History of Present Complaint (HPC)

This is an account in chronological order of the presenting complaint. When and how it first started, the suspected cause, any exacerbating factors and the character of the local lesion, such as pain, swelling and discharge. This includes remissions and the effects of any treatment received. General symptoms such as fever, malaise and nausea are also noted.

Previous Dental History (PDH)

This records how regularly the patient attends for dental care and the importance they attach to their teeth. Any past experience of oral surgery is included, especially where difficulty occurred in the administration of anaesthetics, the extraction of teeth and the control of bleeding.

Medical History (MH)

A summary in chronological order of the patient’s past illnesses. Details of prolonged illness or those requiring hospital admission are recorded. Current medication, which can give insight into the severity of any underlying conditions, and allergies of any kind, particularly drugs that might be prescribed and latex, must be noted. The more important medical conditions are discussed in Chapter 3.

The Family History (FH)

Occasionally this is of importance in oral surgery. Hereditary diseases such as the haemophilias and hypodontia together with autoimmune disease may be relevant in management of the patient.

The Social History (SH)

This includes a brief comment on the patient’s occupation and social habits, such as exercise, smoking and drinking. The home circumstances are important when surgery is to be performed – that is, whether the patient has far to travel, lives alone or has someone to look after them. These factors may influence the decision to treat as an in- or outpatient.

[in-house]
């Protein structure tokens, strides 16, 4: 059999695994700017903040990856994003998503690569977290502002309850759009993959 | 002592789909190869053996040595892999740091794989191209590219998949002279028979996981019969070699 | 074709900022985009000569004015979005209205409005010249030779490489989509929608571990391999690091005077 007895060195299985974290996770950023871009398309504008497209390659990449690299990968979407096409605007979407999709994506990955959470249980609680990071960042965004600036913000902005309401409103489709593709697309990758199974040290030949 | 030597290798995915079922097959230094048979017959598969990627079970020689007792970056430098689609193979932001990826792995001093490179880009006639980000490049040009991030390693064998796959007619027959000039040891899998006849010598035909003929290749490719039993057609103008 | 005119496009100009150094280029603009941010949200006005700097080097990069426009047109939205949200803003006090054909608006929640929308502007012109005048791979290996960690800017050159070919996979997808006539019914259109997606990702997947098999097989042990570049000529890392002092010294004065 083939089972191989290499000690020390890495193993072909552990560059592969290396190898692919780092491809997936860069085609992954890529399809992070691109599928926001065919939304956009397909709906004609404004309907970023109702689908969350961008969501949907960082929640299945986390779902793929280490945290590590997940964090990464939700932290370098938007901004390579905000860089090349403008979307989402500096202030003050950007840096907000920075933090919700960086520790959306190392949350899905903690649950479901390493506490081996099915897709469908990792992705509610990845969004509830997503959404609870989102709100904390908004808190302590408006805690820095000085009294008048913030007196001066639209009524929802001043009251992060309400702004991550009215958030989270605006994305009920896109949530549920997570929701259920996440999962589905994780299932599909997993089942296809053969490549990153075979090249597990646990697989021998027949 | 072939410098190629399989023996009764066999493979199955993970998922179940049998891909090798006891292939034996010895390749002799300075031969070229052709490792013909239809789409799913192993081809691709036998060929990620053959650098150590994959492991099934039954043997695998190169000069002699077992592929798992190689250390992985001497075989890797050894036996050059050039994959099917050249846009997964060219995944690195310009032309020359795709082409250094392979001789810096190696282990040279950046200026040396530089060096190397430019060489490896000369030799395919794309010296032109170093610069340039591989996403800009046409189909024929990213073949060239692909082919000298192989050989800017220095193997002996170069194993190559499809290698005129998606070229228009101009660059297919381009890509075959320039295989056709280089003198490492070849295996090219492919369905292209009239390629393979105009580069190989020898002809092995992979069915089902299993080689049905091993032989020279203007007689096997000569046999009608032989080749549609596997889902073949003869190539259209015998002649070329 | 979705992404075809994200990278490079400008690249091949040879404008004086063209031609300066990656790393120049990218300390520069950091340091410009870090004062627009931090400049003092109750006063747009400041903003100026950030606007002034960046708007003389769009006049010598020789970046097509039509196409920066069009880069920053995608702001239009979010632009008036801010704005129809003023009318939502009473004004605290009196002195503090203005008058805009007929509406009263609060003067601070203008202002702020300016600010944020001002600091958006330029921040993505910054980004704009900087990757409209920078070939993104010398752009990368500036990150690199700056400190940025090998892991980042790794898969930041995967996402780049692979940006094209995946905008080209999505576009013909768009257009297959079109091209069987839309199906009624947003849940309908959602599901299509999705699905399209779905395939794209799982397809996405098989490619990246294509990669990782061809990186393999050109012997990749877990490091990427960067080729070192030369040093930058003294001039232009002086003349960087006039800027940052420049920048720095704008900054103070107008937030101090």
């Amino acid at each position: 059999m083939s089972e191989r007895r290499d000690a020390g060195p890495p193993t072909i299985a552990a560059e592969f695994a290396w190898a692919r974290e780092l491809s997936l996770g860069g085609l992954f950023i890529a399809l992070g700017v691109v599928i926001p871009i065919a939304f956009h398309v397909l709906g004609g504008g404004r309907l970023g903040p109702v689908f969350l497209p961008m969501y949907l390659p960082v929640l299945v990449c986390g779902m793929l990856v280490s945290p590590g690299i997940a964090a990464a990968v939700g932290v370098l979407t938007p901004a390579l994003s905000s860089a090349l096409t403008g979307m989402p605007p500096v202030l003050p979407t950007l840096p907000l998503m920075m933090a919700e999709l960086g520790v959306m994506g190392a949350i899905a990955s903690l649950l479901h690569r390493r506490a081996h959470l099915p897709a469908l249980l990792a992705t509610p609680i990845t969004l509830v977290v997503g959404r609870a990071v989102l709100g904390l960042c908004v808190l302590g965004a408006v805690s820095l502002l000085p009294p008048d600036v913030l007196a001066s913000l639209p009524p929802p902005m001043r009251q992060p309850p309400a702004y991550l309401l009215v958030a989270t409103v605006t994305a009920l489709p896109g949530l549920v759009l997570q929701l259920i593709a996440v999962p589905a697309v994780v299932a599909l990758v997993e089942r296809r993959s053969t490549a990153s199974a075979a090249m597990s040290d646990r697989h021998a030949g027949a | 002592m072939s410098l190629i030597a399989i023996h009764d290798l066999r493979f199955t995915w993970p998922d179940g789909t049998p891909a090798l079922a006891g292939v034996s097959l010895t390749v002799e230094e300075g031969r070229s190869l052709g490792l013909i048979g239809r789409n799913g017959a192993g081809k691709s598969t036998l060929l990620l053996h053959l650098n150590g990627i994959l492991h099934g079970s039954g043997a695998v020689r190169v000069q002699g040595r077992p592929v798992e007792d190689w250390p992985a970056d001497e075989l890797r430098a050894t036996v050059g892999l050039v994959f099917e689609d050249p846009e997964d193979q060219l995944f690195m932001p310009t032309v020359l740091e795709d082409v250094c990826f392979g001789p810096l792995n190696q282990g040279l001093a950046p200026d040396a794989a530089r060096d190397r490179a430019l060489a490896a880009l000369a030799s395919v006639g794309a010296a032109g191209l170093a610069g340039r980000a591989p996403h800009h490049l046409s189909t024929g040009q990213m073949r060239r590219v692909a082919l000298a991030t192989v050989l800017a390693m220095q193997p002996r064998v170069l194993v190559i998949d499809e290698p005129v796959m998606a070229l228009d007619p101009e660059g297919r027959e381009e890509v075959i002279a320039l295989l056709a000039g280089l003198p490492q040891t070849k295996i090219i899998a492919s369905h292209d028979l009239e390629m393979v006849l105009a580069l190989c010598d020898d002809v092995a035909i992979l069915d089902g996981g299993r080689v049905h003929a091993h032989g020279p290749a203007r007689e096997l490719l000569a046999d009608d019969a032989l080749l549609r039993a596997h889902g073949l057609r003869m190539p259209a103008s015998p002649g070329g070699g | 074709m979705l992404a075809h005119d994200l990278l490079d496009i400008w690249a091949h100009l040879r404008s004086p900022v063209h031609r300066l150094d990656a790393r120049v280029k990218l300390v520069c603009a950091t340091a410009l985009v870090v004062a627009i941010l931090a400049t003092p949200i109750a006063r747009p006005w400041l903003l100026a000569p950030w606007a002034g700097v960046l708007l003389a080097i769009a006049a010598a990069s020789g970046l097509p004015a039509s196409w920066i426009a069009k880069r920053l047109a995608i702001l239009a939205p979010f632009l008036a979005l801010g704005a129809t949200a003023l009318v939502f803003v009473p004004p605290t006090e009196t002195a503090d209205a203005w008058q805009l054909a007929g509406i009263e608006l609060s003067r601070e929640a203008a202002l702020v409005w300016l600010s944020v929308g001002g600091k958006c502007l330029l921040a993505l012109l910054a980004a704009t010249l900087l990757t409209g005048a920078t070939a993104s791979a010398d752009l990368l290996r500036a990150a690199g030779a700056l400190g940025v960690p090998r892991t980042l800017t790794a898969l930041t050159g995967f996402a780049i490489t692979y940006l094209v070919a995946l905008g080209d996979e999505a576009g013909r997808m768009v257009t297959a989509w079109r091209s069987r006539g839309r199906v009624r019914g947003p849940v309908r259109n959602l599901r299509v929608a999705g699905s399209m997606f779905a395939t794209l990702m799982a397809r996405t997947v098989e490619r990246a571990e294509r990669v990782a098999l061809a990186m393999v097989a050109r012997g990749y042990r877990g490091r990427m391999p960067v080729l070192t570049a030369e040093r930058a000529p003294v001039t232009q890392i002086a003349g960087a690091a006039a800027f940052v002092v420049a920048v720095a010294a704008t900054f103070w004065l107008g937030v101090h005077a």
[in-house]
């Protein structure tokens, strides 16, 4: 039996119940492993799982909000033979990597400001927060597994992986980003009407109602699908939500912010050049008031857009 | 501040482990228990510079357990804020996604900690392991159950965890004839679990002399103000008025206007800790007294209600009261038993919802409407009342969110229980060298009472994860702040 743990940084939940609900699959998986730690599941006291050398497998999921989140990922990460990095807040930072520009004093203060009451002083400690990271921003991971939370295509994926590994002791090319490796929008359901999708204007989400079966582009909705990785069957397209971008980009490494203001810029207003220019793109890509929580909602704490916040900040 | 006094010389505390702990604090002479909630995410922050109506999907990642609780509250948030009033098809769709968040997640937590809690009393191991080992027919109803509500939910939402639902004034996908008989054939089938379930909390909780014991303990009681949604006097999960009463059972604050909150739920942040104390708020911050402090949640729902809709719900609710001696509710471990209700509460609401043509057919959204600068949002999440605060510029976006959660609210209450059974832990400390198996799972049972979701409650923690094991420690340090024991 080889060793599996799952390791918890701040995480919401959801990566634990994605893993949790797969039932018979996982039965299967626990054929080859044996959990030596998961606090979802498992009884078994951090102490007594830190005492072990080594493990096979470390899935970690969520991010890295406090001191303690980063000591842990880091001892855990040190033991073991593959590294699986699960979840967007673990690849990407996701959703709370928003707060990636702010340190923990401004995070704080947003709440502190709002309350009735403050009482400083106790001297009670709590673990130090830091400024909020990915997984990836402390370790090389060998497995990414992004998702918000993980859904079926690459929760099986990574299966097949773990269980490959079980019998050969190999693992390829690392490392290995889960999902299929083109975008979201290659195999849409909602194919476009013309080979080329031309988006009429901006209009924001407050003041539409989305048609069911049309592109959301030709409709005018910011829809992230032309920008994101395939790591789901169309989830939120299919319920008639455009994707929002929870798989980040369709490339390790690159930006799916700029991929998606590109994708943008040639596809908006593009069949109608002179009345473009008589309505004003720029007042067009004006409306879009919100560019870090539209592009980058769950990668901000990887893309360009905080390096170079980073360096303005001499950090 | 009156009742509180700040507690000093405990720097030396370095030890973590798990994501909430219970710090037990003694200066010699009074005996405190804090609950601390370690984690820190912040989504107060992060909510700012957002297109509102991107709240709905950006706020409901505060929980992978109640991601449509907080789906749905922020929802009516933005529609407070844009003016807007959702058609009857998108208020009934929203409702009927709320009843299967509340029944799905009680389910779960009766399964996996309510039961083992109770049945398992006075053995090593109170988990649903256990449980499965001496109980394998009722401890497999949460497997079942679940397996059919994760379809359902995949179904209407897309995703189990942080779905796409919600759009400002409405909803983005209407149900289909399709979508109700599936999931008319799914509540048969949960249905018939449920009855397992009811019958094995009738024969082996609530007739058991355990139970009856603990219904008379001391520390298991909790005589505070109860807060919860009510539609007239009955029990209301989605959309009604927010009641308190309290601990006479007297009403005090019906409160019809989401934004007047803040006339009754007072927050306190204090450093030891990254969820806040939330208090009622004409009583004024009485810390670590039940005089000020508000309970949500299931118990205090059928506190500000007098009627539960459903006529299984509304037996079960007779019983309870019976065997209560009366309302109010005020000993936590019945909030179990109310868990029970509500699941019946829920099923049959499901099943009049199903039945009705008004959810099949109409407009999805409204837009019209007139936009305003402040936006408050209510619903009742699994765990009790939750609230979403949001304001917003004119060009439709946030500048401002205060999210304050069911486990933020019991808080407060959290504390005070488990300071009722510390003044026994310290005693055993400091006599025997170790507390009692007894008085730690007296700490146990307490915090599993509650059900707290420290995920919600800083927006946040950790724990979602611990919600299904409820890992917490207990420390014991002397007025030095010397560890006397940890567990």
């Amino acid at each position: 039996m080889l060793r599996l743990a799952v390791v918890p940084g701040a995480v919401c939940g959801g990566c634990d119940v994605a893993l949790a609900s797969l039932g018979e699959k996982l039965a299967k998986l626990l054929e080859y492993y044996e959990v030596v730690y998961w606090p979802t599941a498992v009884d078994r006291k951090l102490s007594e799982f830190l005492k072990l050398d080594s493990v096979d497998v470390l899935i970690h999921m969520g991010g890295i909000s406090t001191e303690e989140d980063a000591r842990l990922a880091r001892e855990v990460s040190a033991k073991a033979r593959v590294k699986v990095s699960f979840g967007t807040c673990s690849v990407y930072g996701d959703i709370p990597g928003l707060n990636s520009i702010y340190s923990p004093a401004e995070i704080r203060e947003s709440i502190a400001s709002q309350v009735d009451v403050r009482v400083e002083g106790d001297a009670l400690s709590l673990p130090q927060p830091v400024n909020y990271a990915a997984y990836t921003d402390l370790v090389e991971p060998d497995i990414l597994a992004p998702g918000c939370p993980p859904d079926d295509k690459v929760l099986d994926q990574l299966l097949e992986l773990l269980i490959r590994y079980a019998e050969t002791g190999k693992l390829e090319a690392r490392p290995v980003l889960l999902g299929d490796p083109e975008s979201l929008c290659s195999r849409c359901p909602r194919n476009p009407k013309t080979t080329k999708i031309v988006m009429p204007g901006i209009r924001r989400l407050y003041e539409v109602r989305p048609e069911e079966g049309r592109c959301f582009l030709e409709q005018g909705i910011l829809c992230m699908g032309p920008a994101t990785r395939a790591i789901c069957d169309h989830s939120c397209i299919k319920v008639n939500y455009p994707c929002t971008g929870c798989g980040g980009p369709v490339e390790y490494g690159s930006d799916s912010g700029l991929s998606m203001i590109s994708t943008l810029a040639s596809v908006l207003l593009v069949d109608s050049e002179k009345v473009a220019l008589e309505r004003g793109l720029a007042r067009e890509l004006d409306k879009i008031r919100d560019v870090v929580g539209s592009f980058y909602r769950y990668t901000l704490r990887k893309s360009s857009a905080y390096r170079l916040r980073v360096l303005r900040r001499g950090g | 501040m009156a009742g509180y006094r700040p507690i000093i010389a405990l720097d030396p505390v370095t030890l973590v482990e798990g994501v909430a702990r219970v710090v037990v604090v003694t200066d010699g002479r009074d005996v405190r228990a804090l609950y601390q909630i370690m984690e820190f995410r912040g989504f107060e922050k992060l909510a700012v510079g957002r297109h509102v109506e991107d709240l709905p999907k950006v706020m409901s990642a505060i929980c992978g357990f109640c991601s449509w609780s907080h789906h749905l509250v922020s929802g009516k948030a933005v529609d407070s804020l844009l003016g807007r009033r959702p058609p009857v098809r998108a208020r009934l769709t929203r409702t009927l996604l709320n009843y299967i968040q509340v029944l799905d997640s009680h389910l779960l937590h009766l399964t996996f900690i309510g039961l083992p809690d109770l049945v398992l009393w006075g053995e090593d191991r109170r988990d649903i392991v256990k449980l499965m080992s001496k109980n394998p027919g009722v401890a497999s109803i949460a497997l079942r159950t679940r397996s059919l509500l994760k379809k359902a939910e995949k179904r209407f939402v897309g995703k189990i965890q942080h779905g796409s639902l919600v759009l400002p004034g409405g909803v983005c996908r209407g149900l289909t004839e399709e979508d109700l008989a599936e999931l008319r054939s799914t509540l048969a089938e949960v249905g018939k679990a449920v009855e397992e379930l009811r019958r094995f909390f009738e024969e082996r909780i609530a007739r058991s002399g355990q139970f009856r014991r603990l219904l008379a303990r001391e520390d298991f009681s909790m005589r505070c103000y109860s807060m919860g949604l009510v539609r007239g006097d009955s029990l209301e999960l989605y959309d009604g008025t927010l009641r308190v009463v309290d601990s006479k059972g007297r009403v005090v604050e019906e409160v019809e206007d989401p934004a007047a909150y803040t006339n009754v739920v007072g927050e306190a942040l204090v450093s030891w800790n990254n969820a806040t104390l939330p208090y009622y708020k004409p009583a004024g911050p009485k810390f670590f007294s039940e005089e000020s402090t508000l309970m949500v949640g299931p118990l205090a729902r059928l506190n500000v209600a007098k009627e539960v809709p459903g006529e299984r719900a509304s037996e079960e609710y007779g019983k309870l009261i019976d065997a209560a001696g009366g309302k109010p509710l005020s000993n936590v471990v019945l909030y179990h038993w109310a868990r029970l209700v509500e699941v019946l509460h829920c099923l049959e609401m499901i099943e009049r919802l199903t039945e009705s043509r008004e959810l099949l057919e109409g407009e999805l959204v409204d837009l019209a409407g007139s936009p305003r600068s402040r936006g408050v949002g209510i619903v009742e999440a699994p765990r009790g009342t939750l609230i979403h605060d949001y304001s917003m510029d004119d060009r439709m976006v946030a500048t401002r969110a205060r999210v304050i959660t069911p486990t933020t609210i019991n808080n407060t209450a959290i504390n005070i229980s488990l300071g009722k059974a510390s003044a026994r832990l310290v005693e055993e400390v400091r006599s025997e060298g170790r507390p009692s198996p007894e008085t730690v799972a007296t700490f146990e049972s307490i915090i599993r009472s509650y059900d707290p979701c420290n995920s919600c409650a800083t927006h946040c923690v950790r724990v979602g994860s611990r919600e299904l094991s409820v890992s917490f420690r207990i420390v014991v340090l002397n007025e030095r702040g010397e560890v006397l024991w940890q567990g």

Principles of Examination

The basic principles of examination are the same in all fields of healthcare. It should be made according to a definite system, which in time becomes a ritual. In this way errors of omission are avoided.

From the moment the patient enters the surgery they should be carefully observed for signs of physical or of psychological disease which may show in the gait, the carriage, the general manner, or the relationship between parent and child. Too little time is often spent on visual inspection, both intra- and extraorally. Eyes first, then hands, should be the rule, not both together.

In palpation, all movements are purposeful and logical, and the touch firm but gentle. The tips of the fingers are used first to locate anatomical landmarks and then to determine the characteristics of the pathological condition. The patient’s co-operation is sought so that areas of tenderness may be recognised and the minimum discomfort caused. Wherever possible the normal side is examined simultaneously. Only by such comparison can minor degrees of asymmetry be detected. Swellings situated in the floor of the mouth or in the cheek are felt bimanually with one hand placed inside, and one outside, the mouth. Both positive and negative findings are written down as later one may wish to check that at the first visit no abnormality was found in certain structures.

Systematic Procedure for Examination of the Oro-Facial Tissues

Extraoral Examination

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Jan 14, 2015 | Posted by in Oral and Maxillofacial Surgery | Comments Off on 1 The New Patient